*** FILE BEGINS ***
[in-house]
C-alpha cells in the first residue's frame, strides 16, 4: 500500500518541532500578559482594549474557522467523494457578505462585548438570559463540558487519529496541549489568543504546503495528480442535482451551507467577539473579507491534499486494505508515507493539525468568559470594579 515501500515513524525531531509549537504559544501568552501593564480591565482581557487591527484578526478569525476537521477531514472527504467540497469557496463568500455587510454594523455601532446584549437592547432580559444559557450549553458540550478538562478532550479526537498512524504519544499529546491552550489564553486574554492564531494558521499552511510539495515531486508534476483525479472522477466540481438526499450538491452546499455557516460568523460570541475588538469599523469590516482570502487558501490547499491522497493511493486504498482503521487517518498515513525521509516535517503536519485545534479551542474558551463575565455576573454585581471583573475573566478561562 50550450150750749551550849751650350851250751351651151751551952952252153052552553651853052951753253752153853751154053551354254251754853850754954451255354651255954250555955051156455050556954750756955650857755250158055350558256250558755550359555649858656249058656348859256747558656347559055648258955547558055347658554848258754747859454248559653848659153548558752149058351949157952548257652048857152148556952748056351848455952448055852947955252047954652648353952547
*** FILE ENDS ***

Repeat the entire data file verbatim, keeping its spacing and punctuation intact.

[in-house]
C-alpha cells in the first residue's frame, strides 16, 4: 500500500518541532500578559482594549474557522467523494457578505462585548438570559463540558487519529496541549489568543504546503495528480442535482451551507467577539473579507491534499486494505508515507493539525468568559470594579 515501500515513524525531531509549537504559544501568552501593564480591565482581557487591527484578526478569525476537521477531514472527504467540497469557496463568500455587510454594523455601532446584549437592547432580559444559557450549553458540550478538562478532550479526537498512524504519544499529546491552550489564553486574554492564531494558521499552511510539495515531486508534476483525479472522477466540481438526499450538491452546499455557516460568523460570541475588538469599523469590516482570502487558501490547499491522497493511493486504498482503521487517518498515513525521509516535517503536519485545534479551542474558551463575565455576573454585581471583573475573566478561562 50550450150750749551550849751650350851250751351651151751551952952252153052552553651853052951753253752153853751154053551354254251754853850754954451255354651255954250555955051156455050556954750756955650857755250158055350558256250558755550359555649858656249058656348859256747558656347559055648258955547558055347658554848258754747859454248559653848659153548558752149058351949157952548257652048857152148556952748056351848455952448055852947955252047954652648353952547